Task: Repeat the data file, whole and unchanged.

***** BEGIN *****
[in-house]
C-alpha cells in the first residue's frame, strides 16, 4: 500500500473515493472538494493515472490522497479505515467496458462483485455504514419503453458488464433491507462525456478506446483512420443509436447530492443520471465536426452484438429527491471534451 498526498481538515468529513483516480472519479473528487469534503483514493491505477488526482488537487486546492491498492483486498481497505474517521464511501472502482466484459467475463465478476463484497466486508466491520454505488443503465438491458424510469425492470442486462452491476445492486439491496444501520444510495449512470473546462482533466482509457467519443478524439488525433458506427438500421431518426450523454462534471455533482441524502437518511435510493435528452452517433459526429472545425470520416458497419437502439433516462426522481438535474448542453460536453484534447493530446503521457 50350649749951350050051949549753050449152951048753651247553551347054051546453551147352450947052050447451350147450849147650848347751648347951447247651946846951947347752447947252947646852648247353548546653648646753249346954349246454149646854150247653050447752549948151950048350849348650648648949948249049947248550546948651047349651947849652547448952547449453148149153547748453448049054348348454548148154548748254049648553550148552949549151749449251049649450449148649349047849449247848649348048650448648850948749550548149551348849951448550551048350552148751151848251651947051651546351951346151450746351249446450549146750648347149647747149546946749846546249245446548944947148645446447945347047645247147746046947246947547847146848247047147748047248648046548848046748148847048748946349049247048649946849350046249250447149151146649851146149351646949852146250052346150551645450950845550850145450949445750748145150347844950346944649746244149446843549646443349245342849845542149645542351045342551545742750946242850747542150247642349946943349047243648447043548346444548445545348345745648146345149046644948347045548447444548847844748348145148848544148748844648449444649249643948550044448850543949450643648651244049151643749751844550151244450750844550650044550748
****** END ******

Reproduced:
[in-house]
C-alpha cells in the first residue's frame, strides 16, 4: 500500500473515493472538494493515472490522497479505515467496458462483485455504514419503453458488464433491507462525456478506446483512420443509436447530492443520471465536426452484438429527491471534451 498526498481538515468529513483516480472519479473528487469534503483514493491505477488526482488537487486546492491498492483486498481497505474517521464511501472502482466484459467475463465478476463484497466486508466491520454505488443503465438491458424510469425492470442486462452491476445492486439491496444501520444510495449512470473546462482533466482509457467519443478524439488525433458506427438500421431518426450523454462534471455533482441524502437518511435510493435528452452517433459526429472545425470520416458497419437502439433516462426522481438535474448542453460536453484534447493530446503521457 50350649749951350050051949549753050449152951048753651247553551347054051546453551147352450947052050447451350147450849147650848347751648347951447247651946846951947347752447947252947646852648247353548546653648646753249346954349246454149646854150247653050447752549948151950048350849348650648648949948249049947248550546948651047349651947849652547448952547449453148149153547748453448049054348348454548148154548748254049648553550148552949549151749449251049649450449148649349047849449247848649348048650448648850948749550548149551348849951448550551048350552148751151848251651947051651546351951346151450746351249446450549146750648347149647747149546946749846546249245446548944947148645446447945347047645247147746046947246947547847146848247047147748047248648046548848046748148847048748946349049247048649946849350046249250447149151146649851146149351646949852146250052346150551645450950845550850145450949445750748145150347844950346944649746244149446843549646443349245342849845542149645542351045342551545742750946242850747542150247642349946943349047243648447043548346444548445545348345745648146345149046644948347045548447444548847844748348145148848544148748844648449444649249643948550044448850543949450643648651244049151643749751844550151244450750844550650044550748